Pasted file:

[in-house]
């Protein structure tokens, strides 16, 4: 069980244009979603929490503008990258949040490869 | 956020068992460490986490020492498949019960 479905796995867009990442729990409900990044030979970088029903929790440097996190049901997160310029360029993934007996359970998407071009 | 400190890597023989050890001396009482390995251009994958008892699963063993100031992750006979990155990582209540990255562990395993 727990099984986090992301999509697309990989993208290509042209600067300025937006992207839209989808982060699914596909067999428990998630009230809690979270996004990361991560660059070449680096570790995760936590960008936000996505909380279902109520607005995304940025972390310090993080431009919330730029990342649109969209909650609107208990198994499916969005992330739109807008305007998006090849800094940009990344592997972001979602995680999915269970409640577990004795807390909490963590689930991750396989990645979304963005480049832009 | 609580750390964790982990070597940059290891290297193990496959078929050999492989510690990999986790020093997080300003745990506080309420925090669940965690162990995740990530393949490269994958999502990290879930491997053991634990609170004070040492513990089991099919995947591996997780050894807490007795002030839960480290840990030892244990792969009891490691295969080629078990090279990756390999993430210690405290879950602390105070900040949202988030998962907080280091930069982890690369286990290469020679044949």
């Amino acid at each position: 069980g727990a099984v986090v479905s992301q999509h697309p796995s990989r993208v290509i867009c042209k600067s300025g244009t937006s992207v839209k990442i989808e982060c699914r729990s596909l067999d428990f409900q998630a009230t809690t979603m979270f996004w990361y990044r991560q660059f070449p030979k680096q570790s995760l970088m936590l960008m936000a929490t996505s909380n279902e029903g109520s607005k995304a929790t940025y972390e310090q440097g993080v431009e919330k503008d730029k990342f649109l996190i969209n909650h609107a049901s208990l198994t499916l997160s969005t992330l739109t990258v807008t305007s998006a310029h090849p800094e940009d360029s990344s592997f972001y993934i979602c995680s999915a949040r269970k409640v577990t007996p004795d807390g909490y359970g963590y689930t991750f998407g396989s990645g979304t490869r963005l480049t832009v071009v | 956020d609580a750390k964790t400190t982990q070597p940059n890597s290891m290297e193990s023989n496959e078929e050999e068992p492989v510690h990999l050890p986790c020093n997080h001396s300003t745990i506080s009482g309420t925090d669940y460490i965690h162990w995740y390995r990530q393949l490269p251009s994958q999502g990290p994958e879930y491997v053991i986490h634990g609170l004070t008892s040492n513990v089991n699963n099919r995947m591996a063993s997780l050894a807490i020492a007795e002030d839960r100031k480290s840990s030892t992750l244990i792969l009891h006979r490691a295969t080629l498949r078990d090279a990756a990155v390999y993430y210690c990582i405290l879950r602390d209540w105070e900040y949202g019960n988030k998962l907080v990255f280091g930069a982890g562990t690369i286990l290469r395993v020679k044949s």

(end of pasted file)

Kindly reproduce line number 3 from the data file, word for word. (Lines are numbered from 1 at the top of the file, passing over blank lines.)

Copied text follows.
């Amino acid at each position: 069980g727990a099984v986090v479905s992301q999509h697309p796995s990989r993208v290509i867009c042209k600067s300025g244009t937006s992207v839209k990442i989808e982060c699914r729990s596909l067999d428990f409900q998630a009230t809690t979603m979270f996004w990361y990044r991560q660059f070449p030979k680096q570790s995760l970088m936590l960008m936000a929490t996505s909380n279902e029903g109520s607005k995304a929790t940025y972390e310090q440097g993080v431009e919330k503008d730029k990342f649109l996190i969209n909650h609107a049901s208990l198994t499916l997160s969005t992330l739109t990258v807008t305007s998006a310029h090849p800094e940009d360029s990344s592997f972001y993934i979602c995680s999915a949040r269970k409640v577990t007996p004795d807390g909490y359970g963590y689930t991750f998407g396989s990645g979304t490869r963005l480049t832009v071009v | 956020d609580a750390k964790t400190t982990q070597p940059n890597s290891m290297e193990s023989n496959e078929e050999e068992p492989v510690h990999l050890p986790c020093n997080h001396s300003t745990i506080s009482g309420t925090d669940y460490i965690h162990w995740y390995r990530q393949l490269p251009s994958q999502g990290p994958e879930y491997v053991i986490h634990g609170l004070t008892s040492n513990v089991n699963n099919r995947m591996a063993s997780l050894a807490i020492a007795e002030d839960r100031k480290s840990s030892t992750l244990i792969l009891h006979r490691a295969t080629l498949r078990d090279a990756a990155v390999y993430y210690c990582i405290l879950r602390d209540w105070e900040y949202g019960n988030k998962l907080v990255f280091g930069a982890g562990t690369i286990l290469r395993v020679k044949s």